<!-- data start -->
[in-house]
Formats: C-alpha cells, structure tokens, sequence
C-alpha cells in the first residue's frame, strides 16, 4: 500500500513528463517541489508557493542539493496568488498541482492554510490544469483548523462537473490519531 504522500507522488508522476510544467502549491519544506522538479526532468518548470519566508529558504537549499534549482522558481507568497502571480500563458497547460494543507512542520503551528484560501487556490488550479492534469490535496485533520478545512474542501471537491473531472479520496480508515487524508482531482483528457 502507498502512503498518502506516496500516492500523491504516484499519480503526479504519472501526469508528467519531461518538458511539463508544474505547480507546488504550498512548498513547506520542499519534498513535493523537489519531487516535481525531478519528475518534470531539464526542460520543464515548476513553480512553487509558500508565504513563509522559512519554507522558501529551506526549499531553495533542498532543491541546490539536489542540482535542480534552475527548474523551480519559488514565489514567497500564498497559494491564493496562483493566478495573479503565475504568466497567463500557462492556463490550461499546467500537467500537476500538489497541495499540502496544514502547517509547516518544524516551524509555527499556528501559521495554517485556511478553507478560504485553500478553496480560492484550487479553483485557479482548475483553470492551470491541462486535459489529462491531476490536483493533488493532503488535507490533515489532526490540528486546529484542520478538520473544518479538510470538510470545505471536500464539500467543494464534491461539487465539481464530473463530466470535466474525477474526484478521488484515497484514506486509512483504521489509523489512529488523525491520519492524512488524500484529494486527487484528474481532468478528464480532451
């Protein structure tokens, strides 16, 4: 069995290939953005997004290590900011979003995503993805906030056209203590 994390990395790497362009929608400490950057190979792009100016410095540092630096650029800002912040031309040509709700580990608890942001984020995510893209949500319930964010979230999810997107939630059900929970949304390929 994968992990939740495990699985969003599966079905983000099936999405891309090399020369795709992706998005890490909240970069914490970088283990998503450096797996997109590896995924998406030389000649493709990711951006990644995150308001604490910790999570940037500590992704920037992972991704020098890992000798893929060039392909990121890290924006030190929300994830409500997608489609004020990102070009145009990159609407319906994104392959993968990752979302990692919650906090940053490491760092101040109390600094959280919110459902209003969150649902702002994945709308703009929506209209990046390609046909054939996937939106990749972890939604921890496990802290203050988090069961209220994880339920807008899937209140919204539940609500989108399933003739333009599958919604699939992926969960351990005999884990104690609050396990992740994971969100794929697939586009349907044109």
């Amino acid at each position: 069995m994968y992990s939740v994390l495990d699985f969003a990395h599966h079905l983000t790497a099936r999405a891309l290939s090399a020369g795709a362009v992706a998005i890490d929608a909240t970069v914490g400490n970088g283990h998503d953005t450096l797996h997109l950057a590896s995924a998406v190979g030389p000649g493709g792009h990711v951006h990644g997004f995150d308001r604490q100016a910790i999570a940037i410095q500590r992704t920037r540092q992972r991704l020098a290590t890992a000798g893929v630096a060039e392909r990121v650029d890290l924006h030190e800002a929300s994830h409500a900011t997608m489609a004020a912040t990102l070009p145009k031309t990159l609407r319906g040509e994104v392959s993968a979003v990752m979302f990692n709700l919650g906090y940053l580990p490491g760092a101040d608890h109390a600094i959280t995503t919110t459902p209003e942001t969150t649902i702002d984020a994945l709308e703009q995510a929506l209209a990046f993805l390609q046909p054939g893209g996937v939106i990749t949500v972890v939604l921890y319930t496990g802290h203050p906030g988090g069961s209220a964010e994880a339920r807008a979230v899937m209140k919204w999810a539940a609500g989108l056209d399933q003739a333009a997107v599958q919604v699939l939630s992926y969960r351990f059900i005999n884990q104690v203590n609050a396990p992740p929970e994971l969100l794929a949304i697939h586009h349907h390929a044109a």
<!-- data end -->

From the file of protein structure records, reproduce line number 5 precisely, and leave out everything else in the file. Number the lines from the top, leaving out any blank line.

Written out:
């Amino acid at each position: 069995m994968y992990s939740v994390l495990d699985f969003a990395h599966h079905l983000t790497a099936r999405a891309l290939s090399a020369g795709a362009v992706a998005i890490d929608a909240t970069v914490g400490n970088g283990h998503d953005t450096l797996h997109l950057a590896s995924a998406v190979g030389p000649g493709g792009h990711v951006h990644g997004f995150d308001r604490q100016a910790i999570a940037i410095q500590r992704t920037r540092q992972r991704l020098a290590t890992a000798g893929v630096a060039e392909r990121v650029d890290l924006h030190e800002a929300s994830h409500a900011t997608m489609a004020a912040t990102l070009p145009k031309t990159l609407r319906g040509e994104v392959s993968a979003v990752m979302f990692n709700l919650g906090y940053l580990p490491g760092a101040d608890h109390a600094i959280t995503t919110t459902p209003e942001t969150t649902i702002d984020a994945l709308e703009q995510a929506l209209a990046f993805l390609q046909p054939g893209g996937v939106i990749t949500v972890v939604l921890y319930t496990g802290h203050p906030g988090g069961s209220a964010e994880a339920r807008a979230v899937m209140k919204w999810a539940a609500g989108l056209d399933q003739a333009a997107v599958q919604v699939l939630s992926y969960r351990f059900i005999n884990q104690v203590n609050a396990p992740p929970e994971l969100l794929a949304i697939h586009h349907h390929a044109a």